Trump Uses UN Speech To Declare Religious Freedom Is Crucial – ‘No Right Is More Fundamental’

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It was so clear, even a United Nations liberal
could have understood it. In an appearance Monday at a gathering at
the U.N. to promote religious tolerance, President Donald Trump harkened to the founding of the
United States in declaring his support for freedom of worship around the world. Then he pledged some serious money toward
helping promote religious liberty and preserve religious sites worldwide. “The United States is founded on the principle
that our rights do not come from government, they come from God,” Trump said, according
to the New York Post. “This immortal truth is proclaimed in our Declaration of Independence
and enshrined in our First Amendment to our Constitution, Bill of Rights. “Our Founders understood that no right is
more fundamental to a peaceful, prosperous and virtuous society than the right to follow
one’s religious convictions. Regrettably, religious freedom enjoyed by American citizens
is rare in the world.” “Approximately 80 percent of the world population
live in countries where religious liberties are threatened, restricted or even banned,”
Trump said. “When I heard that number I said, ‘Please go back and check because
it can’t possibly be correct.’ Sadly it was: 80 percent.’ “As we speak, Jews, Christians, Muslims,
Buddhists, Hindus, Sikhs, many other people of faith are being jailed, sanctioned, tortured
and even murdered even at the hands of their own government simply for expressing their
deeply held religious beliefs,” he said. The president used the speech to announce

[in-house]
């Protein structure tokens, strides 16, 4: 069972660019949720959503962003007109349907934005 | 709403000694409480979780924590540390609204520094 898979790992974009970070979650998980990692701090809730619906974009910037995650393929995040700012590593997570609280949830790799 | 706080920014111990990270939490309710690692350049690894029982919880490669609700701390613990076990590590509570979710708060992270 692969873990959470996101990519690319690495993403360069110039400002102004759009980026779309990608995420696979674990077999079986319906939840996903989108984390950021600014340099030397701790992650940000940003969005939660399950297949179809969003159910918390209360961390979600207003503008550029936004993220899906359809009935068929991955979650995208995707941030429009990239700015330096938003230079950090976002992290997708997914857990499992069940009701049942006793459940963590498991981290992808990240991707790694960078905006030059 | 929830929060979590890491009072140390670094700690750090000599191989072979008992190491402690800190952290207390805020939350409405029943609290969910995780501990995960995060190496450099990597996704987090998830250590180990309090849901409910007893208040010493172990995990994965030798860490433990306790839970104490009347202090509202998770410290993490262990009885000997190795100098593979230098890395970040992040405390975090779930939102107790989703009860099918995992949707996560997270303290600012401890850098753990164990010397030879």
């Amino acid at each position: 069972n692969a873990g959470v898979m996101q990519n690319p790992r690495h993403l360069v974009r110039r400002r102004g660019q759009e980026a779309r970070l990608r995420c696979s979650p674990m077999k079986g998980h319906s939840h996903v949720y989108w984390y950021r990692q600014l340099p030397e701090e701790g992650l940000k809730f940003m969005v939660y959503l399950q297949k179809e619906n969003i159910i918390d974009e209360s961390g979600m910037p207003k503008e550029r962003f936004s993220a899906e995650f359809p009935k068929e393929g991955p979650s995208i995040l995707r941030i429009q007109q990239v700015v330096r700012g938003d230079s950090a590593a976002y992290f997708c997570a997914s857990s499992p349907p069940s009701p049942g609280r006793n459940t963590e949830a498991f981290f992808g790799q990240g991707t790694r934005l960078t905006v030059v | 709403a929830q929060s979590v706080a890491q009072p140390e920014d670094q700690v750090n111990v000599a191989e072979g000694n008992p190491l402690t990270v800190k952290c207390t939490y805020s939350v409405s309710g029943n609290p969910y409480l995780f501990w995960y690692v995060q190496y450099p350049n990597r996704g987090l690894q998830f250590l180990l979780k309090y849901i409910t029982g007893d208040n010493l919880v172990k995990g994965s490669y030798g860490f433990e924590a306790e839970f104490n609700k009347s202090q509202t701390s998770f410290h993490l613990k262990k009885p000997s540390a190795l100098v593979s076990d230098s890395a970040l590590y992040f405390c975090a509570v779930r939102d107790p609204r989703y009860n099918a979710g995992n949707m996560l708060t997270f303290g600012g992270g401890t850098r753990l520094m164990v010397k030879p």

the United States would establish a fund of $25 million to promote religious freedom and
protect religious relics and sites from attack. Naturally, liberals were going to howl about
the speech. Trump’s words had barely been spoken before the backlash began, with many
on the left claiming Trump was hypocritical because of his attempts to halt immigration
from countries with histories of terrorism — a move widely mischaracterized as a “Muslim
ban.” And it wasn’t just on Twitter or other social
media outlets, which were full of the usual ignorant screeching. USA Today’s editors
had no problem headlining critics who “scoff at his record at home.” But Trump’s measure was eventually deemed
acceptable by the U.S. Supreme Court, which ruled — correctly — that it was not, and
never had been, a ban on religion. It was a ban on citizens from nations where the possibility
of terroristic violence was far higher than in other countries. As Chief Justice John Roberts wrote in the
ruling affirming Trump’s ban, according to Courthouse News, the prohibition covered
only 8 percent of the world’s Muslim population, and it covered nations that the Obama administration
had also considered to be terrorist threats. “The proclamation is expressly premised
on legitimate purposes: preventing entry of nationals who cannot be adequately vetted
and inducing other nations to improve their practices,” Roberts wrote. “The text says nothing about religion.” But Trump’s administration has said a great
deal about religion since January 2017, virtually all of it in support. The contrast with the
Obama administration’s thinly disguised contempt for some religions, especially conservative,
pro-life Christianity, has been refreshing. On Monday, in that address at the United Nations,
the contrast Trump drew between the United States and the rest of the world was just
as clear. For most of the globe, “rights” are what
a government grants its citizens. In the United States’ foundational document, the Declaration
of Independence, individuals are “endowed by their Creator with certain unalienable
rights.” Governments exist to secure those rights — humans
don’t exist to serve their governments. The difference is so clear even a U.N. liberal
should be able to see it.


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